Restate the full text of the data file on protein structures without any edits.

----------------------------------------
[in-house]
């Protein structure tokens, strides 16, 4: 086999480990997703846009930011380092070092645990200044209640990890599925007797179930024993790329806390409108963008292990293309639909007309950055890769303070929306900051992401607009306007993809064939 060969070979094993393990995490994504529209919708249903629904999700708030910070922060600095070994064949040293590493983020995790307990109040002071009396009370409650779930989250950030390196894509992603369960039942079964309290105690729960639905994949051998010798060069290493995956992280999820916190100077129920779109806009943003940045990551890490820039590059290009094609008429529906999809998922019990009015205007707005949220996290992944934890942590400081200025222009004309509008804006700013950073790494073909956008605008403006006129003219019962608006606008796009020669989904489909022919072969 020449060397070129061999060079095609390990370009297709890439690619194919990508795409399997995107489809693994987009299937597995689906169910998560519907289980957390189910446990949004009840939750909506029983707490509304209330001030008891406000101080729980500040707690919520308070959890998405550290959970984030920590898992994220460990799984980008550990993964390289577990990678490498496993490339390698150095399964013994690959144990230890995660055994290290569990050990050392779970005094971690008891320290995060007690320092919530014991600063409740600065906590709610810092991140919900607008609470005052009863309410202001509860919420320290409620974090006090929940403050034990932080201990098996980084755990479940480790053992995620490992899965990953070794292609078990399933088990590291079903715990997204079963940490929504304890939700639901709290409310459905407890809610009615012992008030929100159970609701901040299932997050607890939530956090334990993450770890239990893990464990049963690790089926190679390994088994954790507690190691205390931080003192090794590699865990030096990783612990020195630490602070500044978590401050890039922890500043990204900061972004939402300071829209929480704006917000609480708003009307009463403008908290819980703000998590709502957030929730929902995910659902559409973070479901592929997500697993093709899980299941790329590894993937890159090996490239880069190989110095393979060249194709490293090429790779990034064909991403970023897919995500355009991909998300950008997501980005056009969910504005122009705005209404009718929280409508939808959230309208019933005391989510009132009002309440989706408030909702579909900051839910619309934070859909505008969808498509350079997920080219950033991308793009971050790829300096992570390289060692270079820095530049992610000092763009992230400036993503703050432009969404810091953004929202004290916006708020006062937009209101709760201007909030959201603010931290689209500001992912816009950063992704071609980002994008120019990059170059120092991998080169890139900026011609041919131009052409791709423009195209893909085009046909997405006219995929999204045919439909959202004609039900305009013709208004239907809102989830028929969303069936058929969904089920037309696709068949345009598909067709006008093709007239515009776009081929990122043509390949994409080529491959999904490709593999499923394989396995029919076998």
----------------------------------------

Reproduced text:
[in-house]
């Protein structure tokens, strides 16, 4: 086999480990997703846009930011380092070092645990200044209640990890599925007797179930024993790329806390409108963008292990293309639909007309950055890769303070929306900051992401607009306007993809064939 060969070979094993393990995490994504529209919708249903629904999700708030910070922060600095070994064949040293590493983020995790307990109040002071009396009370409650779930989250950030390196894509992603369960039942079964309290105690729960639905994949051998010798060069290493995956992280999820916190100077129920779109806009943003940045990551890490820039590059290009094609008429529906999809998922019990009015205007707005949220996290992944934890942590400081200025222009004309509008804006700013950073790494073909956008605008403006006129003219019962608006606008796009020669989904489909022919072969 020449060397070129061999060079095609390990370009297709890439690619194919990508795409399997995107489809693994987009299937597995689906169910998560519907289980957390189910446990949004009840939750909506029983707490509304209330001030008891406000101080729980500040707690919520308070959890998405550290959970984030920590898992994220460990799984980008550990993964390289577990990678490498496993490339390698150095399964013994690959144990230890995660055994290290569990050990050392779970005094971690008891320290995060007690320092919530014991600063409740600065906590709610810092991140919900607008609470005052009863309410202001509860919420320290409620974090006090929940403050034990932080201990098996980084755990479940480790053992995620490992899965990953070794292609078990399933088990590291079903715990997204079963940490929504304890939700639901709290409310459905407890809610009615012992008030929100159970609701901040299932997050607890939530956090334990993450770890239990893990464990049963690790089926190679390994088994954790507690190691205390931080003192090794590699865990030096990783612990020195630490602070500044978590401050890039922890500043990204900061972004939402300071829209929480704006917000609480708003009307009463403008908290819980703000998590709502957030929730929902995910659902559409973070479901592929997500697993093709899980299941790329590894993937890159090996490239880069190989110095393979060249194709490293090429790779990034064909991403970023897919995500355009991909998300950008997501980005056009969910504005122009705005209404009718929280409508939808959230309208019933005391989510009132009002309440989706408030909702579909900051839910619309934070859909505008969808498509350079997920080219950033991308793009971050790829300096992570390289060692270079820095530049992610000092763009992230400036993503703050432009969404810091953004929202004290916006708020006062937009209101709760201007909030959201603010931290689209500001992912816009950063992704071609980002994008120019990059170059120092991998080169890139900026011609041919131009052409791709423009195209893909085009046909997405006219995929999204045919439909959202004609039900305009013709208004239907809102989830028929969303069936058929969904089920037309696709068949345009598909067709006008093709007239515009776009081929990122043509390949994409080529491959999904490709593999499923394989396995029919076998």